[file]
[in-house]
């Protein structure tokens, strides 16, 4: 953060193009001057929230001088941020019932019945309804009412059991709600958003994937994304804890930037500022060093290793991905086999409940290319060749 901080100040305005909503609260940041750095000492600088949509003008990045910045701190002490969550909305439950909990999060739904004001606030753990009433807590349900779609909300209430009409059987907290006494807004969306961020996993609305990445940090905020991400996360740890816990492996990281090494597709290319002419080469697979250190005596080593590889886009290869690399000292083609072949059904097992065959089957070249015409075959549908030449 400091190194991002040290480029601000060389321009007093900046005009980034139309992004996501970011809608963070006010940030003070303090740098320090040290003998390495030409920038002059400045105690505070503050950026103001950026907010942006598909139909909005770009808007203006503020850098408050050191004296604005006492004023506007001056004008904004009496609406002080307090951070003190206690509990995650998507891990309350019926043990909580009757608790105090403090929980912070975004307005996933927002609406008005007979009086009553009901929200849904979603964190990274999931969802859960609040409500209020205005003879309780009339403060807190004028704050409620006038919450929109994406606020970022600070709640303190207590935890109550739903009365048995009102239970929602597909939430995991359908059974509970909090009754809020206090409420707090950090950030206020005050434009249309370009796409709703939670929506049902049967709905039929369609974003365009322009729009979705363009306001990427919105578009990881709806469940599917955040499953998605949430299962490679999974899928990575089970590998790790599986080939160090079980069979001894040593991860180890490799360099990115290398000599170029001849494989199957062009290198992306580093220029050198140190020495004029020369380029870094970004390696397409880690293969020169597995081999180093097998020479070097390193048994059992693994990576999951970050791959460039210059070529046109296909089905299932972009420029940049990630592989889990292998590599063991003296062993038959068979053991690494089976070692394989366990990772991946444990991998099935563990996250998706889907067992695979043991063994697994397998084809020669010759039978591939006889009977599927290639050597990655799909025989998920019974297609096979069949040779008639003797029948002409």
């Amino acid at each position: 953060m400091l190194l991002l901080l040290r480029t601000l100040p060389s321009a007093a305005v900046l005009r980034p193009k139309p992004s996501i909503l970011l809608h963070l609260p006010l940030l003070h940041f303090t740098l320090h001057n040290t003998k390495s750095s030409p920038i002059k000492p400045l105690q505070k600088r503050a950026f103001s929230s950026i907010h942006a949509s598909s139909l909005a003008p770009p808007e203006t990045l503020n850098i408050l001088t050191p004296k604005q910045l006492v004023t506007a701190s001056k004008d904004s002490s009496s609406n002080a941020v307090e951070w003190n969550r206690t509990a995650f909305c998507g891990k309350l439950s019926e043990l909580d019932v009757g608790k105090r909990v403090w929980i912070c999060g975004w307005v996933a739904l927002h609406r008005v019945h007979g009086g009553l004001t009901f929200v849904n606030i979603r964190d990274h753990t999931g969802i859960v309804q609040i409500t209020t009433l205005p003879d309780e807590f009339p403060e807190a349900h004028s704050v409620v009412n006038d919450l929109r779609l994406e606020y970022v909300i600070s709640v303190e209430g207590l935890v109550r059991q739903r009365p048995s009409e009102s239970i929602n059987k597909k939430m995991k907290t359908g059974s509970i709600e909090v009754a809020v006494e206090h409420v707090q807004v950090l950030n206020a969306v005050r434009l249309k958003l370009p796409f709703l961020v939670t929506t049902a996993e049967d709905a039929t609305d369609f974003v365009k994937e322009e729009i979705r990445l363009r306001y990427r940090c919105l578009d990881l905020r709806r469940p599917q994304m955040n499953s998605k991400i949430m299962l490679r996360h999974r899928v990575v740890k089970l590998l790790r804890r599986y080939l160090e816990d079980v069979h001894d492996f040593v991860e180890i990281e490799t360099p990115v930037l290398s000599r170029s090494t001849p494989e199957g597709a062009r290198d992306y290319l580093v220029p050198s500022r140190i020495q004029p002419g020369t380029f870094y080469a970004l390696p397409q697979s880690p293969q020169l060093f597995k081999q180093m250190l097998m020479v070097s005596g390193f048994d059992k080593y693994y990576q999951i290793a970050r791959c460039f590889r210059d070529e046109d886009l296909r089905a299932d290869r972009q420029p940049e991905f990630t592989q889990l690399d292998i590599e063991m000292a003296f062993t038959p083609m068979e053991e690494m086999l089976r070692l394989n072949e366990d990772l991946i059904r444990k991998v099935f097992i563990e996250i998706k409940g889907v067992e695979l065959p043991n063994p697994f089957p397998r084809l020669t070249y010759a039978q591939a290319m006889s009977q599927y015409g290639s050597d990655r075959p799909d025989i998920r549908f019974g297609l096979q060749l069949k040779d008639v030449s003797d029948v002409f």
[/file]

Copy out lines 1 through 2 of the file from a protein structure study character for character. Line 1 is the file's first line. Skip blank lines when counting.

[in-house]
């Protein structure tokens, strides 16, 4: 953060193009001057929230001088941020019932019945309804009412059991709600958003994937994304804890930037500022060093290793991905086999409940290319060749 901080100040305005909503609260940041750095000492600088949509003008990045910045701190002490969550909305439950909990999060739904004001606030753990009433807590349900779609909300209430009409059987907290006494807004969306961020996993609305990445940090905020991400996360740890816990492996990281090494597709290319002419080469697979250190005596080593590889886009290869690399000292083609072949059904097992065959089957070249015409075959549908030449 400091190194991002040290480029601000060389321009007093900046005009980034139309992004996501970011809608963070006010940030003070303090740098320090040290003998390495030409920038002059400045105690505070503050950026103001950026907010942006598909139909909005770009808007203006503020850098408050050191004296604005006492004023506007001056004008904004009496609406002080307090951070003190206690509990995650998507891990309350019926043990909580009757608790105090403090929980912070975004307005996933927002609406008005007979009086009553009901929200849904979603964190990274999931969802859960609040409500209020205005003879309780009339403060807190004028704050409620006038919450929109994406606020970022600070709640303190207590935890109550739903009365048995009102239970929602597909939430995991359908059974509970909090009754809020206090409420707090950090950030206020005050434009249309370009796409709703939670929506049902049967709905039929369609974003365009322009729009979705363009306001990427919105578009990881709806469940599917955040499953998605949430299962490679999974899928990575089970590998790790599986080939160090079980069979001894040593991860180890490799360099990115290398000599170029001849494989199957062009290198992306580093220029050198140190020495004029020369380029870094970004390696397409880690293969020169597995081999180093097998020479070097390193048994059992693994990576999951970050791959460039210059070529046109296909089905299932972009420029940049990630592989889990292998590599063991003296062993038959068979053991690494089976070692394989366990990772991946444990991998099935563990996250998706889907067992695979043991063994697994397998084809020669010759039978591939006889009977599927290639050597990655799909025989998920019974297609096979069949040779008639003797029948002409």